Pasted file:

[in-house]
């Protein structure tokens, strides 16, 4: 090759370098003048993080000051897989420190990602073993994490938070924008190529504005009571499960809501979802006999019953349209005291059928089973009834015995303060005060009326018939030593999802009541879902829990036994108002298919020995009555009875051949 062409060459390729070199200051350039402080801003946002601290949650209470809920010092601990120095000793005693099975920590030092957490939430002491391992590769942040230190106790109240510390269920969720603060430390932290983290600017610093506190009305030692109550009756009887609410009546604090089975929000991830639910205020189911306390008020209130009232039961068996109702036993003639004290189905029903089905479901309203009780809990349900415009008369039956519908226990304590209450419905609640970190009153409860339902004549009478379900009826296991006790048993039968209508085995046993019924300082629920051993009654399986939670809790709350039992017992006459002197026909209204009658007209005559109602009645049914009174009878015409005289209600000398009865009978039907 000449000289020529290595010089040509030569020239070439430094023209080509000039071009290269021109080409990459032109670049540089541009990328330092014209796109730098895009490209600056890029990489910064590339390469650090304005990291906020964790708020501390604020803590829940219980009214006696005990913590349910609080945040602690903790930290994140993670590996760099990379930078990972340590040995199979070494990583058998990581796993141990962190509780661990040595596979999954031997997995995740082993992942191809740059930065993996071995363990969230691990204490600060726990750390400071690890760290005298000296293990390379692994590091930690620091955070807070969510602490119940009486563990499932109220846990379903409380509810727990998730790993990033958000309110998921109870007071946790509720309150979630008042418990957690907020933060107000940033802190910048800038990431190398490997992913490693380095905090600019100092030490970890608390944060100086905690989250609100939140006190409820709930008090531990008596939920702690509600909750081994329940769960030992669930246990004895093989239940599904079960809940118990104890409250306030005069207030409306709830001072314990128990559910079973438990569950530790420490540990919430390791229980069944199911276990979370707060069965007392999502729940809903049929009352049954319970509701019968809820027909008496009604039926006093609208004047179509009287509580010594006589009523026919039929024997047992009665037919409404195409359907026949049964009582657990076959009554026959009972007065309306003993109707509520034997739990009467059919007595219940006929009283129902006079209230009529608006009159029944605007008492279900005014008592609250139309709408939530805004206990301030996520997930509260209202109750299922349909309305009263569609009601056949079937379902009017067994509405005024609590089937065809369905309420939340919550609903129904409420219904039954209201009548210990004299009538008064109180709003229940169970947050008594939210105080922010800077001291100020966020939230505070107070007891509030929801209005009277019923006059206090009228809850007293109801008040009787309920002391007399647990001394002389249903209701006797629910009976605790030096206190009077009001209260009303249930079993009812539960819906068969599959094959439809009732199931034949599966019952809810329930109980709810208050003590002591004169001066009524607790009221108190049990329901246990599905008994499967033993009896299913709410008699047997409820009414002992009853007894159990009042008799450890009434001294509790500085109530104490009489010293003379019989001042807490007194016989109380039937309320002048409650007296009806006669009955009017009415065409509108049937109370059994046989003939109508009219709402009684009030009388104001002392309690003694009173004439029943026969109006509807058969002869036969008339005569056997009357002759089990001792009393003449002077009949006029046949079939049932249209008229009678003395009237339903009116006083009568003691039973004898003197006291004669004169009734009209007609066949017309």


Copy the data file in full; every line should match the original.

[in-house]
């Protein structure tokens, strides 16, 4: 090759370098003048993080000051897989420190990602073993994490938070924008190529504005009571499960809501979802006999019953349209005291059928089973009834015995303060005060009326018939030593999802009541879902829990036994108002298919020995009555009875051949 062409060459390729070199200051350039402080801003946002601290949650209470809920010092601990120095000793005693099975920590030092957490939430002491391992590769942040230190106790109240510390269920969720603060430390932290983290600017610093506190009305030692109550009756009887609410009546604090089975929000991830639910205020189911306390008020209130009232039961068996109702036993003639004290189905029903089905479901309203009780809990349900415009008369039956519908226990304590209450419905609640970190009153409860339902004549009478379900009826296991006790048993039968209508085995046993019924300082629920051993009654399986939670809790709350039992017992006459002197026909209204009658007209005559109602009645049914009174009878015409005289209600000398009865009978039907 000449000289020529290595010089040509030569020239070439430094023209080509000039071009290269021109080409990459032109670049540089541009990328330092014209796109730098895009490209600056890029990489910064590339390469650090304005990291906020964790708020501390604020803590829940219980009214006696005990913590349910609080945040602690903790930290994140993670590996760099990379930078990972340590040995199979070494990583058998990581796993141990962190509780661990040595596979999954031997997995995740082993992942191809740059930065993996071995363990969230691990204490600060726990750390400071690890760290005298000296293990390379692994590091930690620091955070807070969510602490119940009486563990499932109220846990379903409380509810727990998730790993990033958000309110998921109870007071946790509720309150979630008042418990957690907020933060107000940033802190910048800038990431190398490997992913490693380095905090600019100092030490970890608390944060100086905690989250609100939140006190409820709930008090531990008596939920702690509600909750081994329940769960030992669930246990004895093989239940599904079960809940118990104890409250306030005069207030409306709830001072314990128990559910079973438990569950530790420490540990919430390791229980069944199911276990979370707060069965007392999502729940809903049929009352049954319970509701019968809820027909008496009604039926006093609208004047179509009287509580010594006589009523026919039929024997047992009665037919409404195409359907026949049964009582657990076959009554026959009972007065309306003993109707509520034997739990009467059919007595219940006929009283129902006079209230009529608006009159029944605007008492279900005014008592609250139309709408939530805004206990301030996520997930509260209202109750299922349909309305009263569609009601056949079937379902009017067994509405005024609590089937065809369905309420939340919550609903129904409420219904039954209201009548210990004299009538008064109180709003229940169970947050008594939210105080922010800077001291100020966020939230505070107070007891509030929801209005009277019923006059206090009228809850007293109801008040009787309920002391007399647990001394002389249903209701006797629910009976605790030096206190009077009001209260009303249930079993009812539960819906068969599959094959439809009732199931034949599966019952809810329930109980709810208050003590002591004169001066009524607790009221108190049990329901246990599905008994499967033993009896299913709410008699047997409820009414002992009853007894159990009042008799450890009434001294509790500085109530104490009489010293003379019989001042807490007194016989109380039937309320002048409650007296009806006669009955009017009415065409509108049937109370059994046989003939109508009219709402009684009030009388104001002392309690003694009173004439029943026969109006509807058969002869036969008339005569056997009357002759089990001792009393003449002077009949006029046949079939049932249209008229009678003395009237339903009116006083009568003691039973004898003197006291004669004169009734009209007609066949017309």